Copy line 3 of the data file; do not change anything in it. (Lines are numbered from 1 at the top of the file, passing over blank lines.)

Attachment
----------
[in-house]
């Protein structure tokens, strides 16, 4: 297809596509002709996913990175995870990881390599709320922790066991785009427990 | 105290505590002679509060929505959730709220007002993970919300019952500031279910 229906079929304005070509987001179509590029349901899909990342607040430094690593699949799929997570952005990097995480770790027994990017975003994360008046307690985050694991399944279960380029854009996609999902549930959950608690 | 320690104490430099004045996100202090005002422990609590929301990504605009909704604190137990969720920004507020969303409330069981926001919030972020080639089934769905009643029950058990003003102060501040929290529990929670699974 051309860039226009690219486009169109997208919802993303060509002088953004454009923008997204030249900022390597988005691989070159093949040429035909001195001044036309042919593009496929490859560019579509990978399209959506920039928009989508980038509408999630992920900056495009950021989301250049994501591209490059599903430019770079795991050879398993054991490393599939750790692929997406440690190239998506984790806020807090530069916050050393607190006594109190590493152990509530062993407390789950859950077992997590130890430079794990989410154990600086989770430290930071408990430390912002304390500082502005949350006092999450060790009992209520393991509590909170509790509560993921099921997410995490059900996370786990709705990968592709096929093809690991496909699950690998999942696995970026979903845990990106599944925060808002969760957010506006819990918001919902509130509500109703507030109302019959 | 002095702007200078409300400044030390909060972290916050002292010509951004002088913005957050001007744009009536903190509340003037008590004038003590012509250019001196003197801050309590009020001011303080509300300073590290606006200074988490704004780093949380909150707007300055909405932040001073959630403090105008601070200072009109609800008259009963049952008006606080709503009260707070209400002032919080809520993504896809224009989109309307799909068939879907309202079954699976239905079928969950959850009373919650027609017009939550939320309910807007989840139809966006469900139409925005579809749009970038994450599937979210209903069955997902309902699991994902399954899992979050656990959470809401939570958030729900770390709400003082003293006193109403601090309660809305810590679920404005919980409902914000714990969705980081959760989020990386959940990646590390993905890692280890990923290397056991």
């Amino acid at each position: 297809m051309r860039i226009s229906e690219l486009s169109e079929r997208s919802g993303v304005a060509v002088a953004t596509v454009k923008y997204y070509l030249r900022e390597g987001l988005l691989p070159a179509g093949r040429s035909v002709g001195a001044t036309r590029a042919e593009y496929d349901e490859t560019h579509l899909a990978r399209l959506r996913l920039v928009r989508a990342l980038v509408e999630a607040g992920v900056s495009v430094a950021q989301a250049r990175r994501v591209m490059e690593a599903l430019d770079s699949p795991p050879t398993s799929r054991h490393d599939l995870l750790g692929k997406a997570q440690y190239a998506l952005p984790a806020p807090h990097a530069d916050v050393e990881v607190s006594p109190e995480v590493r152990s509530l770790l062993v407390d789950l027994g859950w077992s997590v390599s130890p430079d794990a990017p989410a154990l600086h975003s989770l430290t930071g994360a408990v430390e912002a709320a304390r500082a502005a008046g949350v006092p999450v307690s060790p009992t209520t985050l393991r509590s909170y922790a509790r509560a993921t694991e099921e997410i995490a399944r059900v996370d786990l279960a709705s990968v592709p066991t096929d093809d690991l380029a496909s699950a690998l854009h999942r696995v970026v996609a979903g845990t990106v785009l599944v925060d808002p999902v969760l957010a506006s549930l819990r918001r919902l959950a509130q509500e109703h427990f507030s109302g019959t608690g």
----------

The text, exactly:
């Amino acid at each position: 297809m051309r860039i226009s229906e690219l486009s169109e079929r997208s919802g993303v304005a060509v002088a953004t596509v454009k923008y997204y070509l030249r900022e390597g987001l988005l691989p070159a179509g093949r040429s035909v002709g001195a001044t036309r590029a042919e593009y496929d349901e490859t560019h579509l899909a990978r399209l959506r996913l920039v928009r989508a990342l980038v509408e999630a607040g992920v900056s495009v430094a950021q989301a250049r990175r994501v591209m490059e690593a599903l430019d770079s699949p795991p050879t398993s799929r054991h490393d599939l995870l750790g692929k997406a997570q440690y190239a998506l952005p984790a806020p807090h990097a530069d916050v050393e990881v607190s006594p109190e995480v590493r152990s509530l770790l062993v407390d789950l027994g859950w077992s997590v390599s130890p430079d794990a990017p989410a154990l600086h975003s989770l430290t930071g994360a408990v430390e912002a709320a304390r500082a502005a008046g949350v006092p999450v307690s060790p009992t209520t985050l393991r509590s909170y922790a509790r509560a993921t694991e099921e997410i995490a399944r059900v996370d786990l279960a709705s990968v592709p066991t096929d093809d690991l380029a496909s699950a690998l854009h999942r696995v970026v996609a979903g845990t990106v785009l599944v925060d808002p999902v969760l957010a506006s549930l819990r918001r919902l959950a509130q509500e109703h427990f507030s109302g019959t608690g």